This game also has impeccable collision detection and real-world physics, which can be a bad thing if you get sloppy! You can use other racers to your advantage by "bumping to pass” or they can be a big object in your path to glory. The collision detection also works really well against inanimate objects... trees, rocks, stumps and cliff edges are not your friends and can easily cause damage to specific components such as cooling fans or suspension as well as cause "terminal damage" where continuing the race is not possible. It's great fun to be between and up the tailpipe of the competition in an attempt to overtake, but it's just plain embarrassing to get that big "DNF" (Did Not Finish) by causing terminal damage to your vehicle because you swung wide on a level 2 turn and smashed into a tree.
Though the collision detection and damage physics are spot-on, the actual driving physics aren't as impressive, which puts DiRT just slightly behind the power curve in comparison to its predecessors. Every vehicle, whether it be the buggies or the huge Raid trucks, have the same pivot axis. There's very little differentiation in the feel and length of the vehicle as it slides the corner. The only way you know you're driving a bigger vehicle or a FWD compared to an AWD seems to be achieved with more simple mechanics. The big ones turn slower, seat your view higher, and bounce quite a bit more over the rough stuff. Furthermore, most all of the vehicles feel more like driving a boat then a car due to feeling floaty. The vehicles just don't FEEL like they're on the ground. True, a rally machine has very dynamic shocks with a high spring rate to absorb impact, which is what I'm sure CodeMasters was trying to portray, but they still didn't quite get the relationship with the tires and the road quite as accurate as I'd hope. Even the detailed tuning options DiRT offers don’t help this issue, but it does help in performance, especially if you plan for the type of course you’re racing next. If it’s all tarmac, some road tires are better served than some nobbys.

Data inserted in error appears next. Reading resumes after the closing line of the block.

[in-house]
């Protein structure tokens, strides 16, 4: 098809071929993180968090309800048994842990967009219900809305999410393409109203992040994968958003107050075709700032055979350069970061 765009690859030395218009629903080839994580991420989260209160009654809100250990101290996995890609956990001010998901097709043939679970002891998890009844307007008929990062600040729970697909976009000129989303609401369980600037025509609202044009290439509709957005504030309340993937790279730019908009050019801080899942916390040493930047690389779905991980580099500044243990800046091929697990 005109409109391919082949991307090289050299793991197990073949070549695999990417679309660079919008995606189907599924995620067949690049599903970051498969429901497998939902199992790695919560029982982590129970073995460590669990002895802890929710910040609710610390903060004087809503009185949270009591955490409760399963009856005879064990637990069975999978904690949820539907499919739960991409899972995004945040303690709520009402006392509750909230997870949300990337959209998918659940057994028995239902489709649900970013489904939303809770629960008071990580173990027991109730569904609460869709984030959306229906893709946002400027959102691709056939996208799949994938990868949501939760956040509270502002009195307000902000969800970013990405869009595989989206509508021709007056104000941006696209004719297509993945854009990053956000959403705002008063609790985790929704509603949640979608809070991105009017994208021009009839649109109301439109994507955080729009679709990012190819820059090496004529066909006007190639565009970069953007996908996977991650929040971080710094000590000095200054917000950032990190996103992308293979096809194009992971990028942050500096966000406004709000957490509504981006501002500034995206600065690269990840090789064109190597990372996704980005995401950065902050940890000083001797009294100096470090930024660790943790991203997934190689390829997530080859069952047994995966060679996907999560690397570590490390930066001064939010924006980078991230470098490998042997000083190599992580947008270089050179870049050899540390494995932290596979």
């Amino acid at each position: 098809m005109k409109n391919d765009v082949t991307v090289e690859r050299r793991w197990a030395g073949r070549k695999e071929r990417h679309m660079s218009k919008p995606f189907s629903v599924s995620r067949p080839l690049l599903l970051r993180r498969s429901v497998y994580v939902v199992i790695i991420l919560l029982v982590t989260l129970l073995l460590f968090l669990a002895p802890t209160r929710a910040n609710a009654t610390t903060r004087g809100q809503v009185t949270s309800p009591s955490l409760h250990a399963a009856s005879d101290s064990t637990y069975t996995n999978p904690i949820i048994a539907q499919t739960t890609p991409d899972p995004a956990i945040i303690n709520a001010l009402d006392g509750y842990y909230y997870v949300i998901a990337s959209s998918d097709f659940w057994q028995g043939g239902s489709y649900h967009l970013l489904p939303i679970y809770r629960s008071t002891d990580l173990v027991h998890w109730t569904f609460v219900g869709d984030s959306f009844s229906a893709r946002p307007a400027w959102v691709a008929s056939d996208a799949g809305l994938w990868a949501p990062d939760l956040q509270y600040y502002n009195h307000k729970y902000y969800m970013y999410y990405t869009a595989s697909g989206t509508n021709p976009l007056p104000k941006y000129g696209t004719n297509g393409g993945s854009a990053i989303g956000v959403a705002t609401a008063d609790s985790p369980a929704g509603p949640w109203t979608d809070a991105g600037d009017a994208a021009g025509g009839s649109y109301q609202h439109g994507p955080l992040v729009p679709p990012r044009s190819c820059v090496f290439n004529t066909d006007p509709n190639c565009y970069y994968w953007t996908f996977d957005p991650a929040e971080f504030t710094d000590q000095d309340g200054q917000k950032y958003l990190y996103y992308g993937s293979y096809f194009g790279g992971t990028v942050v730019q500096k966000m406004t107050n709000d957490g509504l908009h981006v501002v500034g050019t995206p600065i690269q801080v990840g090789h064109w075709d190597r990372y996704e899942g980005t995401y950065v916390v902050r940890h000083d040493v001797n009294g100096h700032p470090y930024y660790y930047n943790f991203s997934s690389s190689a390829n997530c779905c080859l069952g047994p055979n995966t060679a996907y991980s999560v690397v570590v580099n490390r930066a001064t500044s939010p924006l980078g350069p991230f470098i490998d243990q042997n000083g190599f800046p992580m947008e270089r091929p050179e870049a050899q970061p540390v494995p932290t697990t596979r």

DiRT also supplies some multiplayer fun as well as Leaderboards via Xbox Live. There’s just one problem with the multiplayer: you don’t get to see the people you’re racing. You’re basically only racing another player in a time trial and only on Hill Climb and Rally venues. There’s no “race rubbing” or drafting to overtake; no sliding in front of a competitor to show of your skills; and no smashing if you get road rage and decide to try to end the race for the both of you (which I do not condone!). It’s a huge disgruntlement for me, but at least the single player Career mode makes up for it.
This game is just plain FUN no matter how you flip it and irregardless of the missing multiplayer features, and that's the true brilliance behind DiRT. There's no question that DiRT makes you feel the stress of sliding a very expensive car between trees and rocks at 50+ mph or the exhilaration of launching said expensive car end-over-end. In fact, if not into a serious race, it's fun to just hit the course and see if you can beat your best number of rolls, longest jump or time on two wheels. Flip the car, jump it off cliffs; do your worst or your best and have fun. You’ll continue to be amazed by the varied amount of tracks, vehicles (which you can purchase as you progress), and especially the arcade feel combined beautifully with a rally simulator.
|Replay Value/Game Length:||9|
|Written by Roger||Review Guide|